Phosphorus rates did not affect the K content in tubers, regardless of the availability of P in soil (Table 4). In soil with high concentration of available P, the cultivar Mondial showed higher K content in tubers, regardless of phosphorus fertilization. However, in all areas, K content in tubers of both cultivars were close to the values observed by Evangelista et al. (2011) with 11 potato cultivars, within the range reported by Quadros et al. (2009), 353-550 mg 100 g–1 fresh weight of tubers and above the average level of 302 mg 100 g–1 fresh weight, described in the Brazilian Table of Food Composition (UNICAMP, 2011).

Calcium content in potato tubers was not affected by treatments in soil with low P availability, but in soils with medium and high availability the cultivar Mondial showed higher, with no influence from P fertilization (Table 4). Regardless of the treatment, Ca content observed in tubers of the cultivars were higher than the mean content of 4 mg 100 g–1 fresh matter, described by UNICAMP (2011), but lower than those reported by Evangelista et al. (2011). Also noteworthy is that the higher content of Ca in tubers grown in soil with low concentration of P available is due to the greater availability of Ca in the soil (Table 1) and lower yields obtained in this experiment (Table 2), which probably concentrated Ca in tubers (Table 4).

Magnesium content in the tubers was not affected by the treatments. In all treatments, the values remained above the mean level described by UNICAMP (2011), which is 15 mg 100 g–1 fresh matter.

The rates of P fertilization did not interfere with Cu, Fe, and Mn contents in the tubers of the potato cultivars (Table 4). In soils with low and medium concentration of available P, the cultivar Mondial had higher Cu content in tubers, but in all treatments the contents of this nutrient were very close to those reported by Evangelista et al. (2011) and UNICAMP (2011). The cultivar Mondial also produced tubers with higher content of Fe and Mn than Agata, in soil with medium availability of P. In soil with high P availability, Agata exhibited a higher Mn content than Mondial. Zinc content of the tubers was affected by cultivar, with higher values observed in Mondial in soils with medium and high concentration of P available. These results demonstrate that there may be differences between cultivars in relation to the levels of these nutrients in the tubers.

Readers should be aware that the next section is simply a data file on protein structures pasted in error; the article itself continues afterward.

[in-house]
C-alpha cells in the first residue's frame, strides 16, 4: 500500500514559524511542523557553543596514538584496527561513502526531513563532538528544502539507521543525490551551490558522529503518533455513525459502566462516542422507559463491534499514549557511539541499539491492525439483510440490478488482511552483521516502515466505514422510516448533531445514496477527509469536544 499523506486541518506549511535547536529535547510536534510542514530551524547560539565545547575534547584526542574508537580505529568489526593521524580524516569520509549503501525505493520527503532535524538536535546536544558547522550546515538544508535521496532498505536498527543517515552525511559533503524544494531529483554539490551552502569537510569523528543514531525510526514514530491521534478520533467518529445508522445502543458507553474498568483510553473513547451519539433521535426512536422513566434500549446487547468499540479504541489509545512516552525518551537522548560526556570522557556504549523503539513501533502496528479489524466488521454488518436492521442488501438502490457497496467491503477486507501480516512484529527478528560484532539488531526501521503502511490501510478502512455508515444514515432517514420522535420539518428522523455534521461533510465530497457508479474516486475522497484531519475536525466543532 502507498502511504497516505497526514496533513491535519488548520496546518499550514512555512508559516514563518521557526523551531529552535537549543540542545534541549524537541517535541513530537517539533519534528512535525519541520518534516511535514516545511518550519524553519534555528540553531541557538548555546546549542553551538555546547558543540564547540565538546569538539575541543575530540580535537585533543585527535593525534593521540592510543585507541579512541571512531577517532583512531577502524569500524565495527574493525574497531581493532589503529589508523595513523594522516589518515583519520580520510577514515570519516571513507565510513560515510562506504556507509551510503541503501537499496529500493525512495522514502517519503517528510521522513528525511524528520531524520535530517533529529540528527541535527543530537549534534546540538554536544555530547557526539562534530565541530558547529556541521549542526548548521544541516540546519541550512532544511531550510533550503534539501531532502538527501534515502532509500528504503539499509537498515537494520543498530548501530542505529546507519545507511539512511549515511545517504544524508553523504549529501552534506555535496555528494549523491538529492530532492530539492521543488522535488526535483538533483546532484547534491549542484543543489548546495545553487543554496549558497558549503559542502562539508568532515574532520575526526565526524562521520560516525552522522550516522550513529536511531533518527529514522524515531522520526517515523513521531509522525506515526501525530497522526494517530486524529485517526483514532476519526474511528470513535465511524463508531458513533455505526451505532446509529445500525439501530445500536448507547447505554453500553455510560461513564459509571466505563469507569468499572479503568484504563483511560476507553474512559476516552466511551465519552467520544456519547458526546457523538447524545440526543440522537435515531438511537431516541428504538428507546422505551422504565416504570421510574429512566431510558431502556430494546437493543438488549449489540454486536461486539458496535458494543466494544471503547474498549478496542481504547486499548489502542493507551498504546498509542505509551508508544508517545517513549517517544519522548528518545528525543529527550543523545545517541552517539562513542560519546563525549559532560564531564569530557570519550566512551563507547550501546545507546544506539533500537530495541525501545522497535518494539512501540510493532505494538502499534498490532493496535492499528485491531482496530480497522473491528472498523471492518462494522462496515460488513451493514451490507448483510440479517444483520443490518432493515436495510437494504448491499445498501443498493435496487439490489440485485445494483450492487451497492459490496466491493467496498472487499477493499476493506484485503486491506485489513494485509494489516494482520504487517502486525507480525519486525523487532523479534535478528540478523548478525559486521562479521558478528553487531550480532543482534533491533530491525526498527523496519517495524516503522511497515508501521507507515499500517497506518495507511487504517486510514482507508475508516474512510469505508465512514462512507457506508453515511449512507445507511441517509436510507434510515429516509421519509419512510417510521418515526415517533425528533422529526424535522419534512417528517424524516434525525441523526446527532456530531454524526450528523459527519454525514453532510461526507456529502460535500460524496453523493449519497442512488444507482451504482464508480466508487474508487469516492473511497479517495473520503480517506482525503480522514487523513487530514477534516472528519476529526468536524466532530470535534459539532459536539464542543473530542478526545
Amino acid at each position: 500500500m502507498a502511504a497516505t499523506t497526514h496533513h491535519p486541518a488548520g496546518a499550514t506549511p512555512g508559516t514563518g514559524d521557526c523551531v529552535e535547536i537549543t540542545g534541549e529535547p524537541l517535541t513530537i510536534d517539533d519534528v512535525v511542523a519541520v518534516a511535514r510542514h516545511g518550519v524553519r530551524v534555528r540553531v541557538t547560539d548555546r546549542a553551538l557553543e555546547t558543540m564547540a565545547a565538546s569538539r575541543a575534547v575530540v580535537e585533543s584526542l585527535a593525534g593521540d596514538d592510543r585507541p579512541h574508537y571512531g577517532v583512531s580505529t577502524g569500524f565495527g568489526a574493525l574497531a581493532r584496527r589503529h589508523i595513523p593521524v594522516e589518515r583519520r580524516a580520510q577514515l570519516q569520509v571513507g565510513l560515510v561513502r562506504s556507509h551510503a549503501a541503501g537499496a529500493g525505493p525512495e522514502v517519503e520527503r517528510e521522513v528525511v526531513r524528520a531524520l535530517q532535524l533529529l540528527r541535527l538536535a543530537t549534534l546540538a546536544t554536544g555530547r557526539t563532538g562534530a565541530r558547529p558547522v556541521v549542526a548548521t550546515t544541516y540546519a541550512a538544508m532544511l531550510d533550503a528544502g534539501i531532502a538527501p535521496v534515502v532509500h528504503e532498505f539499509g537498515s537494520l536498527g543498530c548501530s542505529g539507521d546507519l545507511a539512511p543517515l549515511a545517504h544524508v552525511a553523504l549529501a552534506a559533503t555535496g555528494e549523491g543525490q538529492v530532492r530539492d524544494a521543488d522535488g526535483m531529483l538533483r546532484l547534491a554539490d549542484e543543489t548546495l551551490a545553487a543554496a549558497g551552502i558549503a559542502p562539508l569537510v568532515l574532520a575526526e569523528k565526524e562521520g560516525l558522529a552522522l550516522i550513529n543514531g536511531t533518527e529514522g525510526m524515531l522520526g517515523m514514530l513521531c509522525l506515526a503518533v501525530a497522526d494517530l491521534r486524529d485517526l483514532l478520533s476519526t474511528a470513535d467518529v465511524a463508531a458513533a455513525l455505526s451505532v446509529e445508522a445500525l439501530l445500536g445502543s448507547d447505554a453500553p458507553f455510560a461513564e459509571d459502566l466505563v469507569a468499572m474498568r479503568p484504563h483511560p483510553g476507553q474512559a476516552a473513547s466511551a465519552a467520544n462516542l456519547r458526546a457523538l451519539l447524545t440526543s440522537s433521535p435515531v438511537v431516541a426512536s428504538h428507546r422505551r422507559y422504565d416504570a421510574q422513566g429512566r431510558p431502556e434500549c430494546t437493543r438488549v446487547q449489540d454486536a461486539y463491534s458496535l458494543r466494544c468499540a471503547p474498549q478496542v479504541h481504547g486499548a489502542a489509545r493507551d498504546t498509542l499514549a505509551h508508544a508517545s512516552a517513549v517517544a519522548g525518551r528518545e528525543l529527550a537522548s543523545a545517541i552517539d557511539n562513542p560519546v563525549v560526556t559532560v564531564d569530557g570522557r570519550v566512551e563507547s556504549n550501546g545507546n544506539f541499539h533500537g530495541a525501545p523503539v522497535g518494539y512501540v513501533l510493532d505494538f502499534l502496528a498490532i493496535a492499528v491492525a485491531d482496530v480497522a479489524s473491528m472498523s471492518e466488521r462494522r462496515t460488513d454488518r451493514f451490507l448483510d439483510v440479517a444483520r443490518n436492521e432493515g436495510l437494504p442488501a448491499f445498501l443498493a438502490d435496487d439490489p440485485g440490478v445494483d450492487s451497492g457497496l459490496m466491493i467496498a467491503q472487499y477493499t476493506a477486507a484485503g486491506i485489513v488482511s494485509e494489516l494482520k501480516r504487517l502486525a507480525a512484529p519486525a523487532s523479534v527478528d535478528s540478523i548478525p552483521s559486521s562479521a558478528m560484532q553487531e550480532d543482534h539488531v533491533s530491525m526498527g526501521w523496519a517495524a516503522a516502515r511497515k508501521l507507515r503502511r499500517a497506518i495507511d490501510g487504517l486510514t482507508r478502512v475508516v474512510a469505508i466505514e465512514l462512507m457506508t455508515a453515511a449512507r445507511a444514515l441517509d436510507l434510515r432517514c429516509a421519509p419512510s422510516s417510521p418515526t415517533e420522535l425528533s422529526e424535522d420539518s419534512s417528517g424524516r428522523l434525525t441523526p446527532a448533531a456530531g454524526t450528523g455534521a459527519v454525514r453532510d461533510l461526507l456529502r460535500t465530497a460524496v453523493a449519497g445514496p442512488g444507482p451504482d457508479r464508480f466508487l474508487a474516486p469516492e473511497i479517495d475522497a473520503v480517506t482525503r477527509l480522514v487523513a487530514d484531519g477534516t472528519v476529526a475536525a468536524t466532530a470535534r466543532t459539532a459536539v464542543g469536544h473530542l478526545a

In soil with low P availability, the contents of Zn in the tubers were reduced by P fertilization until the highest rate tested (Table 4). This indicates that depending on the condition, the application of higher rates of P may decrease the nutritional value of the tubers, particularly with regard to Zn, as Zn2+ and H2PO4 ions can form chemical bonds in the tissues of plants and soil, and in condition of excess P in soil or plant there may be a Zn deficiency induced by P (Barben et al., 2010), especially when the availability of Zn in soil is not high (Table 1). But, in general, the contents of Fe, Mn, and Zn were high, which is related to the medium-high availability of such nutrients in soils and the little influence of P on the nutritional composition of tubers of the both potato cultivars.

4 CONCLUSION

Phosphorus fertilization increases the content of P and starch, the size and yield of marketable tubers, however, more expressively and with the use of higher rates applied to soils with low and medium concentration of available P.

The cultivar Mondial produced more than the cultivar Agata, due to a higher tuber mean weight and greater increases in this characteristic in response to P fertilization.

The cultivar Mondial produced tubers with firmer pulp, with higher percentage of DM and higher contents of Ca, Cu, and Zn than the cultivar Agata.

In soil with low P availability, P fertilization reduced the Zn content, but, in general, had little influence on nutritional composition of potato tubers.

ACKNOWLEDGEMENTS

To the São Paulo Research Foundation (FAPESP) for the scholarship to the first and third authors (2010/04987-6 and 2012/12128-9); the National Council for Scientific and Technological Development (CNPq) for supporting research and providing Research Productivity fellowship to the second author; and to Ioshida Group, for providing the cultivation areas.

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*Corresponding author: adalton@cerat.unesp.br